On April 3, 2012, shortly after dinner, a beautiful, curious 2-year-old little girl named Chance was playing around in her house. While running back and forth between bedrooms, she yelled to her mom, "I love you, mama." Her mom, Keisha, replied, "I love you too, Chance."
Safe Kids implements a 10-country program called Walk This Way, which works around the world to make communities safer for children to walk. It’s hard to believe that there are places in the world where simply walking to school is not safe for children. But we know we can change this reality for children and families.
When my oldest son, Terrell, was 2 years old, he was quite the little terror – I mean angel. Like many kids, he was super busy and got into everything. One day he gave me a scare when he climbed a stool by the counter in our kitchen and grabbed my mug of hot tea. I’m talking right out the kettle, super-hot tea.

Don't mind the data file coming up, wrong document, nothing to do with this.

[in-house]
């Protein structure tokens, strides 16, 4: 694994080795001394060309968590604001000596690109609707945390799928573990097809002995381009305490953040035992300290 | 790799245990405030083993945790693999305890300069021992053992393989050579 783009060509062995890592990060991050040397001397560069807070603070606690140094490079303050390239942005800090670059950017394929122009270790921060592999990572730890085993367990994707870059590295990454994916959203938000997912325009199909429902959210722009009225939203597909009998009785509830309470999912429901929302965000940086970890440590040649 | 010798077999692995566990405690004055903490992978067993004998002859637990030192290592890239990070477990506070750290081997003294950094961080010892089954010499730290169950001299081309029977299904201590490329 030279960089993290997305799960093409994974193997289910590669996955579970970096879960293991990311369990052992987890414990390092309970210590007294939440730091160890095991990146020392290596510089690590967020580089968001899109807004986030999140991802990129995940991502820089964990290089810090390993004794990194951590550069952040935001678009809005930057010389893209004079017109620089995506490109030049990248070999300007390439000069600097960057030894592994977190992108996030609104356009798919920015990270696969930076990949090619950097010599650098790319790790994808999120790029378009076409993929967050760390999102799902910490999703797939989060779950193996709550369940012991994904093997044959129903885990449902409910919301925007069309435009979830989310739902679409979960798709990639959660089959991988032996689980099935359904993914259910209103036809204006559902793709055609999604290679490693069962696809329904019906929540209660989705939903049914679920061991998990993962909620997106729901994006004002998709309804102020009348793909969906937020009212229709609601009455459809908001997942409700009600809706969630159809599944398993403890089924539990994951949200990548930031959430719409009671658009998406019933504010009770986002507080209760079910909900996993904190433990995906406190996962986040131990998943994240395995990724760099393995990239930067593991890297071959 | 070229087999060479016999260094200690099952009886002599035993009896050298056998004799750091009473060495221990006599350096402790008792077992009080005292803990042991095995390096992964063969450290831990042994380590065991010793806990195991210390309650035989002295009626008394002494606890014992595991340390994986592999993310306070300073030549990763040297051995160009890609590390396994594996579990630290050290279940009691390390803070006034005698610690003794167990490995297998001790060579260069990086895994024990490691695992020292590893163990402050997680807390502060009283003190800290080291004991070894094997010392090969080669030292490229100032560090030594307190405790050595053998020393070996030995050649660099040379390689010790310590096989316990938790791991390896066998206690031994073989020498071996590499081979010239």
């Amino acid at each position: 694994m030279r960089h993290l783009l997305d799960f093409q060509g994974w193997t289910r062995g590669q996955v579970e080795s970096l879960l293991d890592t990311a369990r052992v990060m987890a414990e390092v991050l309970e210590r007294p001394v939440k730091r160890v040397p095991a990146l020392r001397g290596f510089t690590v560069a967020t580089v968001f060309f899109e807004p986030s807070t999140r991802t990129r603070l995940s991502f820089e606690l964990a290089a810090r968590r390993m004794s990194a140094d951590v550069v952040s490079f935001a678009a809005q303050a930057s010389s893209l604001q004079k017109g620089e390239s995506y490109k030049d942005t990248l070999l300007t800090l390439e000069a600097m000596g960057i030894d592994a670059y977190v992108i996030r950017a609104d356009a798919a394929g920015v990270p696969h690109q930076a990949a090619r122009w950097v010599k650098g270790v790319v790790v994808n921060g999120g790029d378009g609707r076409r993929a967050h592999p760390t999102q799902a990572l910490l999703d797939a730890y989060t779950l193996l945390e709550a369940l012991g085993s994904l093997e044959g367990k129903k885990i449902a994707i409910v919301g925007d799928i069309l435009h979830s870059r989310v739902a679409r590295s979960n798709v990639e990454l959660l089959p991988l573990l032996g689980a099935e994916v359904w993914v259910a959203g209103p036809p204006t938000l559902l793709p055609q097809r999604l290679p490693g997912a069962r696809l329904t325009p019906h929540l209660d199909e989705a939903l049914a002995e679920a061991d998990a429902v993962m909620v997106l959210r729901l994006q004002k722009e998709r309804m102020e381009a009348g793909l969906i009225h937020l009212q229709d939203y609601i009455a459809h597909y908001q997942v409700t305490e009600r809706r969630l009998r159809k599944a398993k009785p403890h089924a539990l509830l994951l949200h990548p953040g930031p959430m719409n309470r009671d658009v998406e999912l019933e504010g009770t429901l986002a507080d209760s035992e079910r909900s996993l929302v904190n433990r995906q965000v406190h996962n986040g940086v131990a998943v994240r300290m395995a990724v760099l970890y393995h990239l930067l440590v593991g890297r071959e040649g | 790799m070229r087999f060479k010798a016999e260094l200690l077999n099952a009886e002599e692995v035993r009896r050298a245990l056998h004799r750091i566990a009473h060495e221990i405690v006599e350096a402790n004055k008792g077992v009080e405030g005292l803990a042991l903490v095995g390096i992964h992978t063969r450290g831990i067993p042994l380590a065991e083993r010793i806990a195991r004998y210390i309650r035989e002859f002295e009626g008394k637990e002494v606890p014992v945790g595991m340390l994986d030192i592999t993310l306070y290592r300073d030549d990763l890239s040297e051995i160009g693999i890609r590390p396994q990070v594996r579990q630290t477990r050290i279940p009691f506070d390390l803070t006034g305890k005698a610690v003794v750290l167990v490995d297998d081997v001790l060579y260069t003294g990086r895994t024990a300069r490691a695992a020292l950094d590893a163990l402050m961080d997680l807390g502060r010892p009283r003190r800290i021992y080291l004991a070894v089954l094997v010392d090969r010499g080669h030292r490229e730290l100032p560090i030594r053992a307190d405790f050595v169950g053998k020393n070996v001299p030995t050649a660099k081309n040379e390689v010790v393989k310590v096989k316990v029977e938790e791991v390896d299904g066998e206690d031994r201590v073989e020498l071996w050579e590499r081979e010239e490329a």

Safe Kids and the Consumer Electronics Association (CEA)® are teaming up to raise awareness about the risks of unsecured TVs tipping over in the home and to educate parents about the simple things they can do to keep their kids safe. Sadly, every three weeks a child dies from a television tipping over. And every 45 minutes a child is injured.
Many parents assume the high chair they use for their child during meal time is safe. Unfortunately, that is not always the case. Our new research shows that every day in the U.S., an average of 24 children are treated in an emergency department for an injury related to either a high chair or chair booster seat – that is one child every hour.
There’s lots of great ways to enjoy the winter. Sledding, ice skating, and the chance to wear big puffy coats and heavy boots. Of course, there’s also winter weather to consider and so far, we’ve seen it all: cold, wind, snow, and some sunny days too.
By Rob Pickle, with an intro by his Mom, Martha Wilcox
Can you tell when your kid is telling you the truth? Our kids have no idea what experts we become in watching their expressions; after all we’ve been doing it since the day they were born. “I didn’t eat the cookie,” may be declared with conviction by a 3-year-old, but the crumbs on the chin tell another story.